The Hongcouver

Home is where the glowing heart is: Why you feel more Canadian when you live in Hong Kong

For thousands of young returnees, Canadian identity and jobs are easier to find in the SAR

PUBLISHED : Wednesday, 25 June, 2014, 6:25am
UPDATED : Tuesday, 23 February, 2016, 11:52am

Is it possible to feel perfectly Canadian while living and working in Hong Kong? Indeed, is it possible to feel even more Canadian in Hong Kong, than back “home” in Vancouver or Toronto?

The questions are raised by a recent study of the children of Hong Kong immigrants to Canada, who reversed the journeys undertaken by their parents and now live in the SAR.

Contrary to expectations, the study by academics from the University of British Columbia and the Chinese University of Hong Kong found that the study participants, aged 23-32, embraced their Canadian identity. Their research was published in last month’s Journal of International Migration and Integration.

Returnees (not a strictly accurate term in this case, since the study also included young people born in Canada) are often caricatured as “citizens of convenience” with no particular loyalty to Canada. But UBC social work professor Miu Chung Yan said in an interview that his study found this to be untrue; participants used “Canadian cultural values and practices to distinguish themselves from local Chinese”, and felt strongly Canadian.

As study participant “Tim” put it: “If Hong Kong versus Canada was in a certain sport match, I would definitely be cheering for Canada.”

Yan said in an interview: “When you are put in an alien situation you start trying to find yourself. Canadian culture becomes what they use to define themselves.”

Yan, who migrated from Hong Kong to Vancouver in 1993, used his personal experiences to describe the phenomenon: “When I come to Hong Kong, people see me as Canadian. But when I am in Canada, people see me as a Chinese…I’m not saying that in Canada they are not Canadian, but the problem is that they do not sense it. It’s only when they are away from Canada that they define it.”

The phenomenon of return migration to Hong Kong is massive, but hard to quantify. Yan and his fellow researchers cite a previous estimate of 300,000 Canadians in Hong Kong, a figure Yan believes conservative. The South China Morning Post has done its own calculations, identifying returneeship since 1981 of at least 150,000, based on comparisons between census data , immigration data and death rates. This excludes Canadian-born “returnees”. Whatever the true figure, the exodus of Hongkongers and their children from Canada has been enormous.

Yan said most of the study’s 18 participants (10 from Vancouver, eight from Toronto) explained their presence in Hong Kong by citing a relative lack of opportunities in Canada. “It’s not that the economy in Canada is no good, it’s just that the nature of the economy is not what these young people want. Many want to go into international business, or something like that, and the Canadian economy cannot offer them something like this.”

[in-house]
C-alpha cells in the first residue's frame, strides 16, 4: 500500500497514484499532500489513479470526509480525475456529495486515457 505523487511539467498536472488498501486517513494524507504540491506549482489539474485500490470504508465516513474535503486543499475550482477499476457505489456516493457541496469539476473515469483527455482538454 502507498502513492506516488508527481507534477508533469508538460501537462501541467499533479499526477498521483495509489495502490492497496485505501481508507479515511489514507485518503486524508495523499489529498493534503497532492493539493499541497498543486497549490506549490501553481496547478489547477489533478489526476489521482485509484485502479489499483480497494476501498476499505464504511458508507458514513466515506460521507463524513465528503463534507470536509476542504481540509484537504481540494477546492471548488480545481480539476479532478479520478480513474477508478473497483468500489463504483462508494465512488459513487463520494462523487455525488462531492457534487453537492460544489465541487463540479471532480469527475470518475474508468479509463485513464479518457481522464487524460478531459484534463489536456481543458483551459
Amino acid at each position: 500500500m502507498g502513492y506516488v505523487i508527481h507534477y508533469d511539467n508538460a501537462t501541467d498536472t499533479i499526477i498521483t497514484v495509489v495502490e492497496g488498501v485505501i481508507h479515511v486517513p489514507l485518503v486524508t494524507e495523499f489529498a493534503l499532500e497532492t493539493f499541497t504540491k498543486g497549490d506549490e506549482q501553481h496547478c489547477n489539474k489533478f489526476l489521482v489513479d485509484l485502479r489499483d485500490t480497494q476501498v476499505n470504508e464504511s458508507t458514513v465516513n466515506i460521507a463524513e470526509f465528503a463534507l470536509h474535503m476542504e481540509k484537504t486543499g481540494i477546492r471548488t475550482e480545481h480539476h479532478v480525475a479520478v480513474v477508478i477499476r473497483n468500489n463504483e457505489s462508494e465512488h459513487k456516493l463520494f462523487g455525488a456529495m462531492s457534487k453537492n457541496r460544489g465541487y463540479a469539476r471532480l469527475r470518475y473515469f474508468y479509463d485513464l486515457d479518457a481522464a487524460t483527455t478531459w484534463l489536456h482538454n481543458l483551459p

While the study debunks some assumptions made by critics of “citizens of convenience”, it may make uncomfortable reading for those who believe economic integration improves with successive generations. Yan said “systemic racism” remained a problem for career advancement in Canada, exacerbating the “limited social capital” of young people raised in Hong Kong-style households in Canada, who lacked connections needed to thrive in the wider community.

Yan said the issue was not that authorities should inhibit the movement of young people seeking better opportunities, but that Canada should “be making better use of the human resources that we have”. “If we have this group of young people who are so educated and we have trained them so well, but we are not using them, that is something we have to consider. Is it an education system problem? Is our economy a problem?”

As for the current wave of mainland Chinese migration to Canada, Yan said his study’s findings were not perfectly applicable. But if parents retained the Chinese hukou household registration (residency) rights, their children “would be like the young people I studied in Hong Kong”.

With Canada having officially shut down the Immigrant Investor Programme (IIP) last week, changes to economic immigration policies could also influence Chinese rates of returneeship.

“For mainland Chinese, I can put a bet on the table,” said Yan. “They are cancelling this [IIP], but I’ve heard they will put a more expensive [immigration scheme] in its place. So what will happen … [if it attracts just] rich people who just want to use their money to buy their identity and put some time here? At the end of the day, all the young, all the second generation, will move back to China to take up their business, by default.”

The Hongcouver blog is devoted to the hybrid culture of its namesake cities: Hong Kong and Vancouver. All story ideas and comments are welcome. Connect with me by email [email protected] or on Twitter, @ianjamesyoung70